A Lithuanian Member of the European Parliament and colleague of mine in the Liberal (ALDE) group, Viktor Uspaskich, continues to fight allegations of fraud and improper behaviour while he was leader of the Lithuania's Darbo Partija (Labour party) in the mid-2000s.
The European Parliament stripped Uspaskich of his legal immunity from prosecution last year at the behest of the Lithuanian authorities, but MEPs are now re-visiting the issue.
Wikileaks - the force behind so much political change of late - has just made his case a whole lot clearer.
In 2006, Uspaskich, a wealthy businessman and successful politician, was accused of fraudulent financial management - he denied the allegations but was forced to quit as leader of the party at the time. It was alleged that he then 'fled' to Russia, refusing to return to Lithuania despite a prosecutor's summons.
That was the version of events as reported at the time and after his resignation by major international news outlets such as the BBC, The Economist and The New York Times.
But the real story, as told by Uspaskich himself, is much more complicated - as revealed in US Embassy cables dating back to 2005-06 which were published by Wikileaks earlier this year.
Uspaskich contends that he was targeted and forced to resign from his position as leader of the Labour party and Minister for the Economy for political reasons and for alleged (but unsubstantiated) ties to the Russian secret service. He has consistently protested that the fraud allegations were merely a cover for this.
He has described how Lithuania's State Security department 'happened' to launch its investigation into the fraud allegations on the day that Uspaskich had to return to his hometown in Russia for a family emergency - a terrible fire had broken out in his mother's house in Russia and his brother had burnt to death. His return to Russia was not to flee the allegations; he went back to deal with a family tragedy. Uspaskich also recounts how his home in Lithuania had been physically attacked with grenades, how he was beaten up by police and how Lithuanian authorities tried illegally to kidnap him in Moscow. Fearing for his safety, he claimed political asylum in Russia for a while, before returning to Lithuania voluntarily.
The material in the US Embassy's cables may not provide legal proof of Uspaskich's innocence; it is nonetheless convincing. Indeed, the cables fill in the blanks and explain the oddities surrounding Uspaskich's case.
The Wiki-leaked (is that now officially a verb?) cables state that, in a conversation with US officials, foreign ministry state secretary Albinas Januska "claimed that the government of Lithuania (and, by extension, he himself) engineered the departure of Labor Party kingpin Viktor Uspaskich from Lithuania because of the latter's ties to the Russian SVR [Foreign Intelligence Service]". Uspaskich denies any such links and claims that the suspicion that he was a Russian spy was based solely on the fact that he is ethnically Russian and was born in Russia.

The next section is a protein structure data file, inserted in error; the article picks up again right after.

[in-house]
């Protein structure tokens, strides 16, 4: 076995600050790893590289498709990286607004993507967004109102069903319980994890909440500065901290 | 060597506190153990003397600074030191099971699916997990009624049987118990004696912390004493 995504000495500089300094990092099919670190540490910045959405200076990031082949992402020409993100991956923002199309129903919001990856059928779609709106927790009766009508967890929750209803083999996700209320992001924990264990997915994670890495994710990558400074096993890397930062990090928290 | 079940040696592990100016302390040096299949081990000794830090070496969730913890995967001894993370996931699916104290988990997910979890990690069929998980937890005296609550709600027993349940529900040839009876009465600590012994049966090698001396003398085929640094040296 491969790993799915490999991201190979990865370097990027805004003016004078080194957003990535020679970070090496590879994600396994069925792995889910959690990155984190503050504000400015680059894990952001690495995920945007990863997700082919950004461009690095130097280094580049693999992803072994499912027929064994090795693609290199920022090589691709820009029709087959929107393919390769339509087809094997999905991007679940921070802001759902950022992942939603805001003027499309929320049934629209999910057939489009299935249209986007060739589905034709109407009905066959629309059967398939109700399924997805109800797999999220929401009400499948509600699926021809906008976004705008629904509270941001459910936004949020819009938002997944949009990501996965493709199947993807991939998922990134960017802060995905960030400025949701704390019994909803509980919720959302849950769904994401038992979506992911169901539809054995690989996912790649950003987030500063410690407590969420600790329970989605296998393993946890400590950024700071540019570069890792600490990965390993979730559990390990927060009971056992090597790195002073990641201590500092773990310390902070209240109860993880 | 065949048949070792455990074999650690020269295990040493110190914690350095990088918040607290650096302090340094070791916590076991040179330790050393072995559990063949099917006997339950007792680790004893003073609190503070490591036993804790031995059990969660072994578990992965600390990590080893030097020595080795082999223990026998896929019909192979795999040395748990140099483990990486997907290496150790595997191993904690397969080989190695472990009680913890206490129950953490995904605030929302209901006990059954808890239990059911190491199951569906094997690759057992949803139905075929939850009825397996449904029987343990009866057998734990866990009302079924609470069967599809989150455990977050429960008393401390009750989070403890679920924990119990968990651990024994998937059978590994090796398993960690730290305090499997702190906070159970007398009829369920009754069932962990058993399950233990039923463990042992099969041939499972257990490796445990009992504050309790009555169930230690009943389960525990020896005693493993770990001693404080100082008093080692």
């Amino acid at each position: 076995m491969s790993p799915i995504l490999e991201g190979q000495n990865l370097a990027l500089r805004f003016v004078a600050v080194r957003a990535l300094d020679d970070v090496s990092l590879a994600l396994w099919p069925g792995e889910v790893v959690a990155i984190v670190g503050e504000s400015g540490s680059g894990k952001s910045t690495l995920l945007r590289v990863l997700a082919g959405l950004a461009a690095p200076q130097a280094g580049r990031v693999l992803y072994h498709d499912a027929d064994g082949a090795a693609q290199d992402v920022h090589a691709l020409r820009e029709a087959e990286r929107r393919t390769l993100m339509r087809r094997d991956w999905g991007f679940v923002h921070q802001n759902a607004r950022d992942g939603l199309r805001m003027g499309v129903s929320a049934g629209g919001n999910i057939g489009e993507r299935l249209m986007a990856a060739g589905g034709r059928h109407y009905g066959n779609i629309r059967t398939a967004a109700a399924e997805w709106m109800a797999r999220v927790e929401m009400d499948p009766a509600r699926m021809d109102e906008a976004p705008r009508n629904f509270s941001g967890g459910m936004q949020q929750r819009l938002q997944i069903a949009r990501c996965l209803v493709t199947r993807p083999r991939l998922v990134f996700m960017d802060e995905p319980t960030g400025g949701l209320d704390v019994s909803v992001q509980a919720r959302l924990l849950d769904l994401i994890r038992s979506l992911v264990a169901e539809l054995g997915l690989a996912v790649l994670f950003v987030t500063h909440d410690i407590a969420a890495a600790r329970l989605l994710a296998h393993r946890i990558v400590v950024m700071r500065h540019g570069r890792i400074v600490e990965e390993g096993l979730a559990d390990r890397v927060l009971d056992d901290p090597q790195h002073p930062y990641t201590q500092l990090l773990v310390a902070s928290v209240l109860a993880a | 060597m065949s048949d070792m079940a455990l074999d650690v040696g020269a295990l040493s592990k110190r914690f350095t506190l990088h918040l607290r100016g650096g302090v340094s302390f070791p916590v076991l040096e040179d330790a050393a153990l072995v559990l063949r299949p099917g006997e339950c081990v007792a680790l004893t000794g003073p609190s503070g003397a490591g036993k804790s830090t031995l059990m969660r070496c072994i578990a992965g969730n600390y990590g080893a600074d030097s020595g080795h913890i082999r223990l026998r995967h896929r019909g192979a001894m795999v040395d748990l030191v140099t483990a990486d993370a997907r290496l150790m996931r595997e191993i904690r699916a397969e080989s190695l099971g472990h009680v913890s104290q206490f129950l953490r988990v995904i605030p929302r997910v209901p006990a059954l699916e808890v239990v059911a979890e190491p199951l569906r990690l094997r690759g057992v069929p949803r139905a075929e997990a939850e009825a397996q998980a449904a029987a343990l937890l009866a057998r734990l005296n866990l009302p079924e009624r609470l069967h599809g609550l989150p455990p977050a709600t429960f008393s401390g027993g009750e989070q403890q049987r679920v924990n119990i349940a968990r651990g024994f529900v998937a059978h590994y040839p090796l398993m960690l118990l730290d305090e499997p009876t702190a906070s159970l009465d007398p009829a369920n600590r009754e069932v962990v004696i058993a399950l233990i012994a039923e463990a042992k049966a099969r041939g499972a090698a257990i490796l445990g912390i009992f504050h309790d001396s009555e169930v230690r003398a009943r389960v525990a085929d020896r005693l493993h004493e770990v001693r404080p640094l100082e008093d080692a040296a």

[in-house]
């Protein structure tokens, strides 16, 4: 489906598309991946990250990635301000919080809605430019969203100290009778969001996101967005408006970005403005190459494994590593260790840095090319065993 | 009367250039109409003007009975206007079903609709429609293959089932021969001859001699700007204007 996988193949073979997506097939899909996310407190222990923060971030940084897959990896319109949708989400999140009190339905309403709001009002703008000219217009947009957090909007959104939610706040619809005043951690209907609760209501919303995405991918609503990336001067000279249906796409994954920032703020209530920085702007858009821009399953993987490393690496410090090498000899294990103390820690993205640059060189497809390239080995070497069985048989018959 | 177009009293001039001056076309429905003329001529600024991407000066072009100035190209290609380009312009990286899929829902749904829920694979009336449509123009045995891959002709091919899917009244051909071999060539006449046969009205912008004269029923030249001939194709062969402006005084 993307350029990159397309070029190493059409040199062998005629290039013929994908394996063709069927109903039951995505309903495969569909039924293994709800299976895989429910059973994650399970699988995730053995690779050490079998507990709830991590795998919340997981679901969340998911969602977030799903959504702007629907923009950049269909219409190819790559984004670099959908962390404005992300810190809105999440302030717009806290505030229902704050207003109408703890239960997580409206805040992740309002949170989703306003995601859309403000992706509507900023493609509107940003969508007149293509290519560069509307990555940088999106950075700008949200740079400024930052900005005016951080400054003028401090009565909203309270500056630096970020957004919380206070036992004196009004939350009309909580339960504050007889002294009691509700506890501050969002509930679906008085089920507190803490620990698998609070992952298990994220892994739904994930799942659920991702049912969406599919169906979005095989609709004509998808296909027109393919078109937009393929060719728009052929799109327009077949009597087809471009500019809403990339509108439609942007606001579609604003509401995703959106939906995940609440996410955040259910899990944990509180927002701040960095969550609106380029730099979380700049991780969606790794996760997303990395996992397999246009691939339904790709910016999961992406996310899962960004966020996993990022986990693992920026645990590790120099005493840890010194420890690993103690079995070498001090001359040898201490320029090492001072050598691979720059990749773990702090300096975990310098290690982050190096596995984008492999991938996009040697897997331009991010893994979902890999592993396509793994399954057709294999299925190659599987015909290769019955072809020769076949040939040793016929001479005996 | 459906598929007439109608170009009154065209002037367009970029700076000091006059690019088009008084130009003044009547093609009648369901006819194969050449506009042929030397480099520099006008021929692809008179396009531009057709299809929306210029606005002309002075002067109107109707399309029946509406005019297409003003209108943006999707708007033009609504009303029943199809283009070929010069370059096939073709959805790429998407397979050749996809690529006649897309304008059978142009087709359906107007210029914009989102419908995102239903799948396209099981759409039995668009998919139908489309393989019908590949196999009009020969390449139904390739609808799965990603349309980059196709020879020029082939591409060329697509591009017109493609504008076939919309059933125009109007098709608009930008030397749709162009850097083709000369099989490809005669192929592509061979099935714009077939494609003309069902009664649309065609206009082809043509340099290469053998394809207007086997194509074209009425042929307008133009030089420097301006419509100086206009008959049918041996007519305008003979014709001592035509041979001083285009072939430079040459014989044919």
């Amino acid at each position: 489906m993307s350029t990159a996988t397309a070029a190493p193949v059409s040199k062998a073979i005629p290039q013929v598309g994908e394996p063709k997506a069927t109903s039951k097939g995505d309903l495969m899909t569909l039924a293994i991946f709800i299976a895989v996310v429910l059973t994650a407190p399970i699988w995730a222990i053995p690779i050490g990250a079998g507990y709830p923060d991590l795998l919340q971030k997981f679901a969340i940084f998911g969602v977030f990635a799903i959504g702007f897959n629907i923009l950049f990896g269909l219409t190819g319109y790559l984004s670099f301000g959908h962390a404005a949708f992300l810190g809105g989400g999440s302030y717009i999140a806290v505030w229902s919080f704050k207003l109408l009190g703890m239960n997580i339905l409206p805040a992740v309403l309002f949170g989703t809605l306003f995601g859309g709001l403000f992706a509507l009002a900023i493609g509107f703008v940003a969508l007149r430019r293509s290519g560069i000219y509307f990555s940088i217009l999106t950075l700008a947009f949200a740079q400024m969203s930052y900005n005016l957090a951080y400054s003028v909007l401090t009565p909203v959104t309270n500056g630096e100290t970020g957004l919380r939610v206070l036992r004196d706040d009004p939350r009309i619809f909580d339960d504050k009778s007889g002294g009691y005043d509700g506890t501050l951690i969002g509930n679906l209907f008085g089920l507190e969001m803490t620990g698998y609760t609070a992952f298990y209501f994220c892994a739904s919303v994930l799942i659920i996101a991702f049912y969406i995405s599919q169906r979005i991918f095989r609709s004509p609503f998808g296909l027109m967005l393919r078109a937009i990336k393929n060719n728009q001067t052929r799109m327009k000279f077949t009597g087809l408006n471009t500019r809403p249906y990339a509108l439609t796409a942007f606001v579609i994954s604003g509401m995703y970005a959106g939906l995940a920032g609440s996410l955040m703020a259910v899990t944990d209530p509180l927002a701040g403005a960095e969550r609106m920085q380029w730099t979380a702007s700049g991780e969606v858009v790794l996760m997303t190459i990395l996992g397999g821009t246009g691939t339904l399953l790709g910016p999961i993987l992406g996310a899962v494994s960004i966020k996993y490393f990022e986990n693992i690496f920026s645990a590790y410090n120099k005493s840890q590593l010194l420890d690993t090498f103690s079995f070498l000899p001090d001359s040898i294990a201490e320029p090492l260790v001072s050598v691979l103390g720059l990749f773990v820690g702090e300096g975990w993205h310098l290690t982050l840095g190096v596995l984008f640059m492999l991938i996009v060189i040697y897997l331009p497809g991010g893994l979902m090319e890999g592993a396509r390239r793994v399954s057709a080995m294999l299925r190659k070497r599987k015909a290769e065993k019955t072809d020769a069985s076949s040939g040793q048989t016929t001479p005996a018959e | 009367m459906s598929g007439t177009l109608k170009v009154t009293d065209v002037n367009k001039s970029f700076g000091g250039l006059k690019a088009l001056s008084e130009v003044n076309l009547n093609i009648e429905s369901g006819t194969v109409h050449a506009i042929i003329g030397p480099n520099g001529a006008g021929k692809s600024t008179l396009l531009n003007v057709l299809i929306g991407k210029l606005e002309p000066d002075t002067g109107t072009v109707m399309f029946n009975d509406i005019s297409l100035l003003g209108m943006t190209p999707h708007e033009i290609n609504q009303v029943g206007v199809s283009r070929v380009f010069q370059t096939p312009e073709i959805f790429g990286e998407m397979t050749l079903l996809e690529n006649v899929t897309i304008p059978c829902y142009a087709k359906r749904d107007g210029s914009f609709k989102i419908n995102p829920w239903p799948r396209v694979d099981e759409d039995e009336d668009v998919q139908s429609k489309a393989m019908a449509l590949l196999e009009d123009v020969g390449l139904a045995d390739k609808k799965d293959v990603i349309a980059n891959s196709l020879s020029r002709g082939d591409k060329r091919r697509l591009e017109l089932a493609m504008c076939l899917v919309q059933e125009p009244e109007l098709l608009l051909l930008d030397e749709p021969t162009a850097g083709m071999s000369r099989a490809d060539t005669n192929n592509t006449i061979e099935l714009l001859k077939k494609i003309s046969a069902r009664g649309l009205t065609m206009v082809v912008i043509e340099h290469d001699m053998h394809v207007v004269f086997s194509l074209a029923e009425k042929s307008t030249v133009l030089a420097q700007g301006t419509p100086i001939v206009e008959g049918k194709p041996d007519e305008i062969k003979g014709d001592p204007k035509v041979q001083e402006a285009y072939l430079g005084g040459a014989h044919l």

As the American cables comment, "blaming the Russians is a familiar explanation whenever a prominent Lithuanian falls victim to scandal." Uspaskich was an easy target: a newcomer to the political scene and an ethnic Russian to boot.
The cables also state "one potential source of instability remains - the PM's party continues to seek to meddle in Labor's internal politics in a risky gambit to reduce Uspaskich's influence." The PM's party, the Social Democrats, was a rival party to Labour and was losing ground to them in the polls.
However, a US embassy note confirms that the then prime minister and leader of the Social Democrats Algirdas Brazauskas admitted, in a statement at Vilnius University: "an order was given to expel him [Uspaskich] from Lithuania. High-powered people did this. Through the prosecution, through the tax inspectorate."
Regarding the accusations of financial mismanagement, Uspaskich points out that at no point did the Lithuanian government provide proof that Uspaskich himself instructed anyone to do anything illegal. As chairman of the Labour Party, he transferred the power to manage the financial affairs of the party to three others by signing a series of 'authorisations' and is thus protected by the principle of countersignature.
In fact, Uspaskich himself did not sign the party's financial declaration for either 2005 or 2006 - these were signed by his successors. But his successors were never accused of wrongdoing, which suggests that Uspaskich was targeted for reasons other than the alleged fraud.
It seems clear to me that Viktor Uspaskich was the victim of a politically-motivated campaign to force him out of front-line politics. The Wikileaks cables are persuasive. I hope MEPs come to Viktor's defence this time, and reinstate his immunity.
The author is Liberal Democrat Member of the European Parliament for South West England and Gibraltar and chaired the Alliance of Liberals and Democrats for Europe from 2002 - 2009.